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Look Who's in Toronto

Boise Weekly heads to the 2011 Toronto International Film Festival

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My Canadian Christmas is only a few days away. No, not that holiday in December when we suffer eggnog-soaked relatives. I'm talking about Thursday, Sept. 8, which is opening day of the Toronto International Film Festival. Much like the same thrill I once experienced as a child at the sight of mysterious, glamorously wrapped presents, during the next 10 days, I'll walk into Toronto theaters with youthful anticipation. I may get a hint or two about the source material or director, but for the most part, I never know what I'm going to get. Forrest Gump was right. Sometimes life is like a box of chocolates.

The glory of TIFF is its celebration of film without false excess. Gone is the ridiculously over-the-top privilege of Cannes or the head-scratching pretension of Sundance. In Toronto, it's all about the audience. Step into any queue waiting for a film and you instantly feel at home. The conversations are familiar because you're surrounded by folks who simply love to go the movies. Correction. They love to go to good movies.

The biggest stars flock to Toronto. You may recognize some of the names planning to attend this year's event: George Clooney, Ryan Gosling, Hugh Jackman, Brad Pitt, Nicole Kidman and a few dozen others. You would be amazed how many fans are blase about the red carpet, patiently staying in line to grab a good seat for themselves.

Here are a few of the films on my to-do list this year:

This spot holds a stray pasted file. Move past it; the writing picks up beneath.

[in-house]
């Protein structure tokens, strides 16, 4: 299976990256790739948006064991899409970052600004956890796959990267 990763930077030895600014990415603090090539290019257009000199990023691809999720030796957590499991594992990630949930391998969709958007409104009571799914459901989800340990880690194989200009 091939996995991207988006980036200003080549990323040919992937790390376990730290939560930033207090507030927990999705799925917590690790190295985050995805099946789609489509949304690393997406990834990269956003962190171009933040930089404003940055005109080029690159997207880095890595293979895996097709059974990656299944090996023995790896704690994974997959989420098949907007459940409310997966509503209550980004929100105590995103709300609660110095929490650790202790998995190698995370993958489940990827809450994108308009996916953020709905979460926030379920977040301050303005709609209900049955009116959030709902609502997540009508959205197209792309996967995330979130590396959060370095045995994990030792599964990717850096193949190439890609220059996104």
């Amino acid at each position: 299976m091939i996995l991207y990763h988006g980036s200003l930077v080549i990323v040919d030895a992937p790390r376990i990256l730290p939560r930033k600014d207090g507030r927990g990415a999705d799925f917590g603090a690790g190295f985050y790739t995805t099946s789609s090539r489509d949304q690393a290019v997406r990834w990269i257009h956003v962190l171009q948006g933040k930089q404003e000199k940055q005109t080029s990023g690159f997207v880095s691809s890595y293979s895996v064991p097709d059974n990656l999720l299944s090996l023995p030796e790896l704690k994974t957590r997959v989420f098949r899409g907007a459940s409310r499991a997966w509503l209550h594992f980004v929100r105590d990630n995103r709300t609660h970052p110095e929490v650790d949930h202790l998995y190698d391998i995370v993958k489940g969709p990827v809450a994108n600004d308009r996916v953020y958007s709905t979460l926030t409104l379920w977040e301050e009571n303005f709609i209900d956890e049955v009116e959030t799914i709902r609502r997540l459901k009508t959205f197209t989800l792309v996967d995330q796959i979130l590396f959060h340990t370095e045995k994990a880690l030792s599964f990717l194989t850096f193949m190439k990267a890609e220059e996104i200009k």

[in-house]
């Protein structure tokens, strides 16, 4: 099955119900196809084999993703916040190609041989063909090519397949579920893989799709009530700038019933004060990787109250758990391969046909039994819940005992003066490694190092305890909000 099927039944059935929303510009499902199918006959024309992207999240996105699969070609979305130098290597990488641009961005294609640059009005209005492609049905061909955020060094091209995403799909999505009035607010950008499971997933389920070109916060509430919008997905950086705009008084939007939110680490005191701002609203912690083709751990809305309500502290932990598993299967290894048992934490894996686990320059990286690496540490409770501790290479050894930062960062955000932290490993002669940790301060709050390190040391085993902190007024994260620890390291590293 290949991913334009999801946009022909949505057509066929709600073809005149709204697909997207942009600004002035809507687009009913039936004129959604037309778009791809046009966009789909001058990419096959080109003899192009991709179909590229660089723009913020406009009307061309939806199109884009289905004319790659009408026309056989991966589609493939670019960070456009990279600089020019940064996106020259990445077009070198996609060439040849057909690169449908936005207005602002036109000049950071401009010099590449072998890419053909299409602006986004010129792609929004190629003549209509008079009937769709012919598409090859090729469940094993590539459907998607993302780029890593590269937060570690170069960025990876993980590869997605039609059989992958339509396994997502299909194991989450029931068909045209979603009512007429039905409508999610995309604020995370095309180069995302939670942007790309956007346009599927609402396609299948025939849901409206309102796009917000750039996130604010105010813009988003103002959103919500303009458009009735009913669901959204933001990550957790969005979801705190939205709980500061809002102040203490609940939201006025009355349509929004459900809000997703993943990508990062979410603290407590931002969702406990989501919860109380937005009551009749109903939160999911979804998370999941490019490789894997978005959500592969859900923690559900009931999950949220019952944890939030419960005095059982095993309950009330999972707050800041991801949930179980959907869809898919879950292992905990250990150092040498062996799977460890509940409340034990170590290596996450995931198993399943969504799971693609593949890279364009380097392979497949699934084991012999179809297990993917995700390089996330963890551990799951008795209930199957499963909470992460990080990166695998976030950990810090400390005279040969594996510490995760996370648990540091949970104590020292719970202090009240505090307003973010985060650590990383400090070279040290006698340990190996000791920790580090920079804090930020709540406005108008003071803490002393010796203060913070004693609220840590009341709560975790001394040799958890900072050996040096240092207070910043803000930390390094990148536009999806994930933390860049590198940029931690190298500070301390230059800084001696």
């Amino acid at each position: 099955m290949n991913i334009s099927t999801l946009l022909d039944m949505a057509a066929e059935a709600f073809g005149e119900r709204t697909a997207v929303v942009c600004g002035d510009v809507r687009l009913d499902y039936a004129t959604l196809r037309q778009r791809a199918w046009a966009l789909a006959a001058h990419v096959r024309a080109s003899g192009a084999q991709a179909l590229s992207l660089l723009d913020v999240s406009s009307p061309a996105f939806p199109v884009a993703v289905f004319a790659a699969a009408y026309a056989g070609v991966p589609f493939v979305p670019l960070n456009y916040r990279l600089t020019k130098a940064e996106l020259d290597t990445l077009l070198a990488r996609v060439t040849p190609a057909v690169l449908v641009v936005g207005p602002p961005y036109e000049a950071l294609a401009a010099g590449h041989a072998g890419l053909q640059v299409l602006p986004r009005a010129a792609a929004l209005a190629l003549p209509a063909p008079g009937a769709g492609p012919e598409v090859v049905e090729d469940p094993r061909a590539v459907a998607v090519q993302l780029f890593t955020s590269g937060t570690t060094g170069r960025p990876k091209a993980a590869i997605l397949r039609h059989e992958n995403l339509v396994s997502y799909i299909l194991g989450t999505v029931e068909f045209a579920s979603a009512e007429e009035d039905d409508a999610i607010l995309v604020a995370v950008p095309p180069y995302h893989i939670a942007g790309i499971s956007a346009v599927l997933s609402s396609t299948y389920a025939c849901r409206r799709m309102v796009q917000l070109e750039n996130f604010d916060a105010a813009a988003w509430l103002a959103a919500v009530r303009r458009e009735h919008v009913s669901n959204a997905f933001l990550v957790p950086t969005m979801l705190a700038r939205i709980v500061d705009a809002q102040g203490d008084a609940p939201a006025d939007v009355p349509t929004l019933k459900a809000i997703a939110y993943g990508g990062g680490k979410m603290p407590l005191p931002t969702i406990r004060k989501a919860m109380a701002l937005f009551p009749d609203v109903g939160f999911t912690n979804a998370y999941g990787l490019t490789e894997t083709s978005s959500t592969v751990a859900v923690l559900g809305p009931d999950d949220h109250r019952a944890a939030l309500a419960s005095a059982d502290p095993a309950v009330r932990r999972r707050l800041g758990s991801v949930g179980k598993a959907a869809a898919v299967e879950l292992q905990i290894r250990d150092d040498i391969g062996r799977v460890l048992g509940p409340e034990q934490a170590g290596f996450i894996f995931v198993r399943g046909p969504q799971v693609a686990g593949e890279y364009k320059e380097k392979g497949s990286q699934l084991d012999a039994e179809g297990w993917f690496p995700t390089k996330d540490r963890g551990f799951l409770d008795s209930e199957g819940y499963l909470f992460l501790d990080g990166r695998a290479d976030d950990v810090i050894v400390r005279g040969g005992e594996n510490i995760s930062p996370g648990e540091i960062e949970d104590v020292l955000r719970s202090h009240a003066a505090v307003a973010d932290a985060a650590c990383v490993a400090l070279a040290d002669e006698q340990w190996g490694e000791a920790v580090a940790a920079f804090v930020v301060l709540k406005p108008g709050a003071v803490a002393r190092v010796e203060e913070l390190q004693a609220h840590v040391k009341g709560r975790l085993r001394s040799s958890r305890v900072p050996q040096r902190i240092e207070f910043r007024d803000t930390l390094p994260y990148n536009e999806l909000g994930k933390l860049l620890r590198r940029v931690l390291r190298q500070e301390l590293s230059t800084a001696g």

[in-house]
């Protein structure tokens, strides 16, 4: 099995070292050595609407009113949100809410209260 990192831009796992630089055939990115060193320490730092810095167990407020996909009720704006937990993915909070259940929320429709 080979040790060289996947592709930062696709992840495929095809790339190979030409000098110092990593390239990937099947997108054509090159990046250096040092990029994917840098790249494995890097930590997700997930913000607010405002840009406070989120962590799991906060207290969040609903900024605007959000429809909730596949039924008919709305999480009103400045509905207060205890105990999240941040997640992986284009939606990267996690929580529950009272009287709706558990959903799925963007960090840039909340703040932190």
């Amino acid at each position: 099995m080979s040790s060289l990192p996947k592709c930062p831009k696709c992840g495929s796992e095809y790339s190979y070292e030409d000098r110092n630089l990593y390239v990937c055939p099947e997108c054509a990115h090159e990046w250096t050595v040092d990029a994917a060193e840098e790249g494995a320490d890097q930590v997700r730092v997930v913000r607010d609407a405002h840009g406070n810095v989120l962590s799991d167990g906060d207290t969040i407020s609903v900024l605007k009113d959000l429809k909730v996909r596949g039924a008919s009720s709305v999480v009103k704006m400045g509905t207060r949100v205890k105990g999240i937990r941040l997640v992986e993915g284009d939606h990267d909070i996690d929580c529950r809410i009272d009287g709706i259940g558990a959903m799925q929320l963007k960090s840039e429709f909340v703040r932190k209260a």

360--From director Fernando Meirelles (City of God).

Butter--Call me crazy, but any movie about the cutthroat world of professional butter carving has my full attention.

Coriolanus--Ralph Fiennes directs and stars in the Shakespeare classic.

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A Dangerous Method--Director David Cronenberg considers Carl Jung and Sigmund Freud.

The Descendants--The always-entertaining writer/director Alexander Payne (About Schmidt, Sideways) has George Clooney in his camera lens.

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Hysteria--A Victorian-era romantic comedy about the invention of ... you won't believe this ... the vibrator.

The Lady--I'm most excited about this film, which is based on a true story. It stars Michelle Yeoh as Burmese activist and political prisoner Aung San Suu Kyi.

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Martha Marcy May Marlene--This portrait of a young woman who extricates herself from a cult stars Elizabeth Olsen (sister of Mary-Kate and Ashley).

Page Eight--David Hare (The Hours, The Reader) directs Bill Nighy in a contemporary spy drama.

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Rampart--The highly unpredictable Woody Harrelson plays a rogue Los Angeles cop.

During the 2010 festival, I gave BW readers an early heads-up on a few movies that enjoyed a fair amount of success, including Black Swan, The King's Speech and 127 Hours. Stay linked to boiseweekly.com and blog posts tagged TIFF and, once again, I'll give you some advance notice on which films might see some Oscar gold in 2012.

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